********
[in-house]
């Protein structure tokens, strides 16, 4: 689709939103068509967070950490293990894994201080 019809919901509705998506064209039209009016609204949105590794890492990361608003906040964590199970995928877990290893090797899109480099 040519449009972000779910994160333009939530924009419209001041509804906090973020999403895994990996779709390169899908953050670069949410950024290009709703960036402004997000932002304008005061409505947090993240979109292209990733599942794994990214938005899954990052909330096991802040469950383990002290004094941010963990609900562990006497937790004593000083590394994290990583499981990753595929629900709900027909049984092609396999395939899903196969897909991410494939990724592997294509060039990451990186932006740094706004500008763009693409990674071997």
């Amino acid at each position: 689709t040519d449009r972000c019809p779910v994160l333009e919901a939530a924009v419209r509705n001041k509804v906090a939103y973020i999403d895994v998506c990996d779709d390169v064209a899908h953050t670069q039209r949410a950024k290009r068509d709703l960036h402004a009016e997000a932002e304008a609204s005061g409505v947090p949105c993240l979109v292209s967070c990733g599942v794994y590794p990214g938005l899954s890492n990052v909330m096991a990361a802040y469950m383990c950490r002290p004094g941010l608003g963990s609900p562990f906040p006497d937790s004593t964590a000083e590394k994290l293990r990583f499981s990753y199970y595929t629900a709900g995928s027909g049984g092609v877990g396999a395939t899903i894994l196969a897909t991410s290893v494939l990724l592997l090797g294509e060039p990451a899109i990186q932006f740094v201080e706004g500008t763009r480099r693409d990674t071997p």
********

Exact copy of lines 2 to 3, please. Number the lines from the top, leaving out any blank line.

């Protein structure tokens, strides 16, 4: 689709939103068509967070950490293990894994201080 019809919901509705998506064209039209009016609204949105590794890492990361608003906040964590199970995928877990290893090797899109480099 040519449009972000779910994160333009939530924009419209001041509804906090973020999403895994990996779709390169899908953050670069949410950024290009709703960036402004997000932002304008005061409505947090993240979109292209990733599942794994990214938005899954990052909330096991802040469950383990002290004094941010963990609900562990006497937790004593000083590394994290990583499981990753595929629900709900027909049984092609396999395939899903196969897909991410494939990724592997294509060039990451990186932006740094706004500008763009693409990674071997």
């Amino acid at each position: 689709t040519d449009r972000c019809p779910v994160l333009e919901a939530a924009v419209r509705n001041k509804v906090a939103y973020i999403d895994v998506c990996d779709d390169v064209a899908h953050t670069q039209r949410a950024k290009r068509d709703l960036h402004a009016e997000a932002e304008a609204s005061g409505v947090p949105c993240l979109v292209s967070c990733g599942v794994y590794p990214g938005l899954s890492n990052v909330m096991a990361a802040y469950m383990c950490r002290p004094g941010l608003g963990s609900p562990f906040p006497d937790s004593t964590a000083e590394k994290l293990r990583f499981s990753y199970y595929t629900a709900g995928s027909g049984g092609v877990g396999a395939t899903i894994l196969a897909t991410s290893v494939l990724l592997l090797g294509e060039p990451a899109i990186q932006f740094v201080e706004g500008t763009r480099r693409d990674t071997p």